As is best seen on the left side of FIG. 3, the inlet opening to each filter pore 50 is off-set downstream inwardly from the outer edges 24 of the discs 22 by the width of the ledge or shoulder 40. Accordingly, particles which are too large to pass through the pore 50 can settle out on the ledge 40 and accumulate thereon. Ultimately, a continuous coating of such particles accumulates not only in a continuous circumferential band co-extensive with the ledge 40 but, also, within the ends of the flow passages 44 upstream of the upstream side 38 of the land 30. Accordingly, a stack of the filter elements 22 can accumulate and hold a larger amount of separated out particles than would be the case if the entrances to the pores 50 were immediately contiguous to or coincident with the inlet edges 24 of the filter elements. This accumulation of filtered out particles (sometimes called a "pre-coat") acts as a pre-filtering stage in advance of the entrance to the pores 50. In other words, the interstices between the particles separated out by a filter pore 50, being smaller than the depth of the pore 50, filter out particles even smaller than the filter pore size and thus aids in preventing plugging of the filter pore 50 itself.
Immediately downstream of each filter pore 50 the fluid flow channel area increases to the combined depths of the channel 36 and that area of the passage 44 in confronting relationship thereto. Also, as the passages 36 and 44 may be of inwardly divergent configuration between the lands 32 and 42, the cross-sectional flow area increases radially inwardly. Thus, such particles as do pass through a pore 50 will more readily pass through the remainder of the downstream passage without being trapped between adjacent filter elements 22. This downstream expansion of the flow passage, particularly in combination with the short length of the flow passage of the pore 50, is particularly advantageous during backflushing operations to clean the filter since the internal trapping of particles has been minimized.
An alternative embodiment of the invention is shown in FIGS. 9-16, comprising a stack 60 of identical filter elements 62. As before, the filter element may take the form of a narrow annular band that has been etched out of a thin sheet of a stainless steel material and has an inlet edge 64 and an outlet edge 66. The underside of each element is etched in a pattern similar to that of the first embodiment, comprising an equally spaced series of tapered transverse or radial lands 68 standing out in relief from etched out fluid flow passages 70. The pattern of the top side of a filter element 62 differs from that of the first embodiment in that it comprises a continuous land 72 whose upstream side is a co-planar flush extension of the inlet edge 64 of the filter element, rather than being spaced inwardly. The top face of the alternative embodiment is otherwise similar to the first embodiment and has an equally spaced series of finger lands 74 standing out in relief from etched out channels 76 that extend from the downstream side of continuous land 72 to outlet edge 66 of the element. As before, the lands 68 and 74 are in superimposed alignment with one another.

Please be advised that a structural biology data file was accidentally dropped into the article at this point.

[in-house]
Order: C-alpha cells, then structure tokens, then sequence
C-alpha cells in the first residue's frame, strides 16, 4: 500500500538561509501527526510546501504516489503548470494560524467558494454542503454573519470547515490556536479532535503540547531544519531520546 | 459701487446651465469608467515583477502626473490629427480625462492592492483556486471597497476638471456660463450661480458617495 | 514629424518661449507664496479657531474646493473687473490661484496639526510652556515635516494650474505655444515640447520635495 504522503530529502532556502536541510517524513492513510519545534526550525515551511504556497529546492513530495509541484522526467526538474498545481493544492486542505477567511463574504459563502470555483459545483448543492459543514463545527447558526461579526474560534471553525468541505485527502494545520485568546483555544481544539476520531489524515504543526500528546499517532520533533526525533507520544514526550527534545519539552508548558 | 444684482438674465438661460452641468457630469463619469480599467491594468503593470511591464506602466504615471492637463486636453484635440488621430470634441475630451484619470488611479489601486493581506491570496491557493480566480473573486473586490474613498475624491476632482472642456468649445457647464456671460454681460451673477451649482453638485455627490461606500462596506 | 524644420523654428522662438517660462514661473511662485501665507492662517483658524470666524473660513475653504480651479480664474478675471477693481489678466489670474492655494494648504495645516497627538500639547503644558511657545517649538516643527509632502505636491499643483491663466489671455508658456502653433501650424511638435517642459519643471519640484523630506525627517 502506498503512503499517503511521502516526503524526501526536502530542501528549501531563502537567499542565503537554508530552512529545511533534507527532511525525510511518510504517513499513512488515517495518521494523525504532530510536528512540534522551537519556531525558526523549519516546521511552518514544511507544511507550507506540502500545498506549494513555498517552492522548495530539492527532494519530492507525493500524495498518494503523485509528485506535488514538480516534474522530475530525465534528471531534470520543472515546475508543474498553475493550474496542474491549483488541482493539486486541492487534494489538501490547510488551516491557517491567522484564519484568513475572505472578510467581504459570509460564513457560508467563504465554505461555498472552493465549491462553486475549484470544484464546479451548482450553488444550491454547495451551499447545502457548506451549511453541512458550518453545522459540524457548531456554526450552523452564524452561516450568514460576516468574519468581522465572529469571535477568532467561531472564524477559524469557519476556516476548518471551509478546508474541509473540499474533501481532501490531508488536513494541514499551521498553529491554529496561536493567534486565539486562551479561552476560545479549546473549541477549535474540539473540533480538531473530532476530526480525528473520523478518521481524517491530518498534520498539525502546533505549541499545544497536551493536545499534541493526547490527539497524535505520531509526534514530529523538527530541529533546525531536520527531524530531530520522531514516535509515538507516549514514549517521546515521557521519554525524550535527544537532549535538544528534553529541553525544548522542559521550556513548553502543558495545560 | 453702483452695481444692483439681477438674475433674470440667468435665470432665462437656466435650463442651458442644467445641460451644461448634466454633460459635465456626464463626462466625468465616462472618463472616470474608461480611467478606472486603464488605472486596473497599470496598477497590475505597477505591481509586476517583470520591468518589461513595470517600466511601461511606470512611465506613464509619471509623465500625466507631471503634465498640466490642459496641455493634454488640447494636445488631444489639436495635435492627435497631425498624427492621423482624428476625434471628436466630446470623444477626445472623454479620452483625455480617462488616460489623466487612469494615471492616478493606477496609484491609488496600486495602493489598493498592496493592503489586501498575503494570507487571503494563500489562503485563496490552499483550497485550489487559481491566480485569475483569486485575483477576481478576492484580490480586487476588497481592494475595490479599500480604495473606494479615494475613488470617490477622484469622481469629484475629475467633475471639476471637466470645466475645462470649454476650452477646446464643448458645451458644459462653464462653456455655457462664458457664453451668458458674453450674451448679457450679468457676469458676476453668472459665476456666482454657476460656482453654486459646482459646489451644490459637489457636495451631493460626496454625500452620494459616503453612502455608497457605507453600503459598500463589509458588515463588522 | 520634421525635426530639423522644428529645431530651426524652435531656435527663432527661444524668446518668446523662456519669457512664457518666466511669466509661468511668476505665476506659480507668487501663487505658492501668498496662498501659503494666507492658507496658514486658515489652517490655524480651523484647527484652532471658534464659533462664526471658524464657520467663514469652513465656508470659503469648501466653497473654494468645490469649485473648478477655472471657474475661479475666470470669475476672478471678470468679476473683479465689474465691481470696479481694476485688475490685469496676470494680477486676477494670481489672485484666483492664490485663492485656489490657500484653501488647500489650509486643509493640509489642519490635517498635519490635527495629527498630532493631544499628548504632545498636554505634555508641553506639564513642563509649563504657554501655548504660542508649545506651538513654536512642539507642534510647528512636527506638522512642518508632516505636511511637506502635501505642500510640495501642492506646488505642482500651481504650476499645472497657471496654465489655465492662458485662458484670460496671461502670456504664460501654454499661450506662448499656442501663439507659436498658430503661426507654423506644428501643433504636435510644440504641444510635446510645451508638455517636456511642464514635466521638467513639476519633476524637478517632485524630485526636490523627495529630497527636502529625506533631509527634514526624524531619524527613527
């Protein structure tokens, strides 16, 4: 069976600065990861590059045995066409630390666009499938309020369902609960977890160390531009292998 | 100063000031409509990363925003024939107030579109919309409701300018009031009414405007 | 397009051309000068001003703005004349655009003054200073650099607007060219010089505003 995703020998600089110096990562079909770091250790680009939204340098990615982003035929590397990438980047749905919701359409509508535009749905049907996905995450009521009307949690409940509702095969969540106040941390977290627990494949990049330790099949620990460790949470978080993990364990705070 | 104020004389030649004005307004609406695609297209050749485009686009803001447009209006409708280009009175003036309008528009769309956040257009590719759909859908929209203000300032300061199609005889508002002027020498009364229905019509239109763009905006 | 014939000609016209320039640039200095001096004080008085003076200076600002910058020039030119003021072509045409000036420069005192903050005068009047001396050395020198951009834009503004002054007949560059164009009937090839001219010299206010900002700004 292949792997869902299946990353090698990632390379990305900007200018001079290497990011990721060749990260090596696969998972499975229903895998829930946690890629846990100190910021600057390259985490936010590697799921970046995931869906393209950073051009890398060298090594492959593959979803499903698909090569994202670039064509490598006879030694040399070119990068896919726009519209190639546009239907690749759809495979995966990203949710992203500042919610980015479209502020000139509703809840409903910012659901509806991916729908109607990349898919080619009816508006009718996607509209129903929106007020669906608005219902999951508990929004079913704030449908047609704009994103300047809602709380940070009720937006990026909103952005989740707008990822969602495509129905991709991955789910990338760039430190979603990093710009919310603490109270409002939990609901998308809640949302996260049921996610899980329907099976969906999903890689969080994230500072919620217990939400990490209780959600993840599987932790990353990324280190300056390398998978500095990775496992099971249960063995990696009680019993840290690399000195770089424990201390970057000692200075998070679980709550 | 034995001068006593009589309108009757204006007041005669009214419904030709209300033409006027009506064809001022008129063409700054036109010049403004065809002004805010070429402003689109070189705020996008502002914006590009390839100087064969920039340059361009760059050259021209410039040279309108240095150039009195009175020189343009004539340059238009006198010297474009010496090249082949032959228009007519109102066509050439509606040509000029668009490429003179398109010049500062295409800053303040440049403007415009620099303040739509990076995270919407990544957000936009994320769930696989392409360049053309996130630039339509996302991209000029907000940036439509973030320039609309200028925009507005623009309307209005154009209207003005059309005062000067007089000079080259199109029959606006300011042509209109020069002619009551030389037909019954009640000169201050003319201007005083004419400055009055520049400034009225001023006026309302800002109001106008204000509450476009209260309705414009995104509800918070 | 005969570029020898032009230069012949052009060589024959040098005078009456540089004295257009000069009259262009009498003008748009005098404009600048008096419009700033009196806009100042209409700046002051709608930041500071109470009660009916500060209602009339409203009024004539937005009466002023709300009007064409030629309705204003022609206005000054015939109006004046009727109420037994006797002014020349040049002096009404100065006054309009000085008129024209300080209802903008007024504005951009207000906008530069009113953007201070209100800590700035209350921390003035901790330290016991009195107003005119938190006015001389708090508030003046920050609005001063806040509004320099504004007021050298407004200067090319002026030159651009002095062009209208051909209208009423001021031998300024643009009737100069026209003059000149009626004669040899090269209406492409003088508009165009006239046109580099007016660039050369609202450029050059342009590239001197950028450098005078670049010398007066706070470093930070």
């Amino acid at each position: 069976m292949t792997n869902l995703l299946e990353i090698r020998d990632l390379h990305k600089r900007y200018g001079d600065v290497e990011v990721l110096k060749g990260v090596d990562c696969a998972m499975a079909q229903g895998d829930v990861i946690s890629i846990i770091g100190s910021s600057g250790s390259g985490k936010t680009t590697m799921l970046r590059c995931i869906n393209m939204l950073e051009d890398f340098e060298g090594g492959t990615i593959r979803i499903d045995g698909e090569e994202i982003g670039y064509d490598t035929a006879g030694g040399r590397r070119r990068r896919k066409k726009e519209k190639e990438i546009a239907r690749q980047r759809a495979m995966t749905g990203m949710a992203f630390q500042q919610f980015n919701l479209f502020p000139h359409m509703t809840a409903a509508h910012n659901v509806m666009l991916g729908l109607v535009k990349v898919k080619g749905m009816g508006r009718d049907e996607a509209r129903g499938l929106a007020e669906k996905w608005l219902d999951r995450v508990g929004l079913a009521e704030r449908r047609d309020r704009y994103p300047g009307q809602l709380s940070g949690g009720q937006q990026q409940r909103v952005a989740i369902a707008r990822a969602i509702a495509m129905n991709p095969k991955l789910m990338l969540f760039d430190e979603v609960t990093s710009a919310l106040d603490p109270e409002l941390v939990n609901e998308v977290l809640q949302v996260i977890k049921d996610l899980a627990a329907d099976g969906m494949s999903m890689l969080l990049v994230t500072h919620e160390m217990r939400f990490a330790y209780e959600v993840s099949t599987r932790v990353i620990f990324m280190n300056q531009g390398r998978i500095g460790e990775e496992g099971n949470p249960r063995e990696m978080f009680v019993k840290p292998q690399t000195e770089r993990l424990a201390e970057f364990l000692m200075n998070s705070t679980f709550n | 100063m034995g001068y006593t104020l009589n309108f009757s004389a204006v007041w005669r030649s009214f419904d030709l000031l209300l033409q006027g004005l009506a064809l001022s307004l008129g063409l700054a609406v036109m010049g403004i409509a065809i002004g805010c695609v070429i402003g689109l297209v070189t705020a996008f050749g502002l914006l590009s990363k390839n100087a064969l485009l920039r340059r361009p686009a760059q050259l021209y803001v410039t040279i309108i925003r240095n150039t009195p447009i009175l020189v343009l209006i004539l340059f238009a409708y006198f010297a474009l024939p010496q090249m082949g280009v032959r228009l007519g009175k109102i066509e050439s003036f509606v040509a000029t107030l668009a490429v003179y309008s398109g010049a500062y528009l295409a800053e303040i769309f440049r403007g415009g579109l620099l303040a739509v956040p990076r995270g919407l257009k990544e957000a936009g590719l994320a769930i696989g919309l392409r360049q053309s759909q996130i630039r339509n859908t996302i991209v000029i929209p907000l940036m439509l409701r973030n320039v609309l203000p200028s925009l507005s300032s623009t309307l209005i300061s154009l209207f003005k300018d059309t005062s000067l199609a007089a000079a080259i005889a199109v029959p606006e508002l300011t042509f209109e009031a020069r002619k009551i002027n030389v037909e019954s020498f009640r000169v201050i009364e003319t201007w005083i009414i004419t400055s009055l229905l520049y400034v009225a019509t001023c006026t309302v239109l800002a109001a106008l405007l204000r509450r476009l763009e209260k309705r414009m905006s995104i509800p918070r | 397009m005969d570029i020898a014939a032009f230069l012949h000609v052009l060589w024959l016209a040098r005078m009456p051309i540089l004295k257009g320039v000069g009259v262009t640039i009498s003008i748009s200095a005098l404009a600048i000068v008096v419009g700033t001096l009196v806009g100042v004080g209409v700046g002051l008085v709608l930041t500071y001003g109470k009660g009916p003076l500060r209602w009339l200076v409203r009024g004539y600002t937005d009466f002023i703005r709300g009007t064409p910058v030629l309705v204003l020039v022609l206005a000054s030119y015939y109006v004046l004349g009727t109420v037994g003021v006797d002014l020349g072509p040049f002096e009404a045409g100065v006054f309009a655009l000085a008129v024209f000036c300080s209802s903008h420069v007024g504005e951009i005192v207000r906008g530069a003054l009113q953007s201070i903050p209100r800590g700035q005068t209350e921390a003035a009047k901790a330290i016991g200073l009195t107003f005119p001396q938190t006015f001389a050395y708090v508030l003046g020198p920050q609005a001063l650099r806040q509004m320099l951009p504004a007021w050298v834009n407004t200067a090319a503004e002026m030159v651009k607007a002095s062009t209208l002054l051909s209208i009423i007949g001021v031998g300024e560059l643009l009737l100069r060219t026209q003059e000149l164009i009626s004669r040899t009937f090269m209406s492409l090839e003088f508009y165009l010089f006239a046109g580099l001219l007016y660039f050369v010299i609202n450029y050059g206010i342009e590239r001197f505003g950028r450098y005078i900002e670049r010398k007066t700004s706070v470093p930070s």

A congruent stack of the filter elements 62 produces a multiplicity of filter openings or pores 80, each of which is defined by the continuous land 72 crossing over a flow passage 70. However, as best seen on the left side of Fig. 12, the inlet end of the pores 80 is co-planar with the inlet edges 66 of the filter stack. Accordingly, as the filter elements 62 do not have the annular ledge 40 of the first embodiment a stack of the filter elements 62 will not accumulate and maintain as much of a pre-coat of filtered out particles as can the first embodiment. However, as before, each filter pore 80 is very short in length, comprising merely the radial width of continuous land 72, and downstream of the continuous land immediately communicates with an enlarged area comprising a combined depth of the passages 70, 76 so as to minimize accumulation of particles between adjacent filter discs.
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|U.S. Classification||210/488, 96/393, 210/498, 55/485|
|Feb 12, 1987||AS||Assignment|
Owner name: VACCO INDUSTRIES, 10350 VACCO STREET, SOUTH EL MON
Free format text: ASSIGNMENT OF ASSIGNORS INTEREST.;ASSIGNORS:KESKINEN, ALAN;PEARSON, JOHN;REEL/FRAME:004664/0492
Effective date: 19870203
|Sep 24, 1991||REMI||Maintenance fee reminder mailed|
|Feb 20, 1992||FPAY||Fee payment|
Year of fee payment: 4
|Feb 20, 1992||SULP||Surcharge for late payment|
|Aug 7, 1995||FPAY||Fee payment|
Year of fee payment: 8
|Apr 22, 1999||FPAY||Fee payment|
Year of fee payment: 12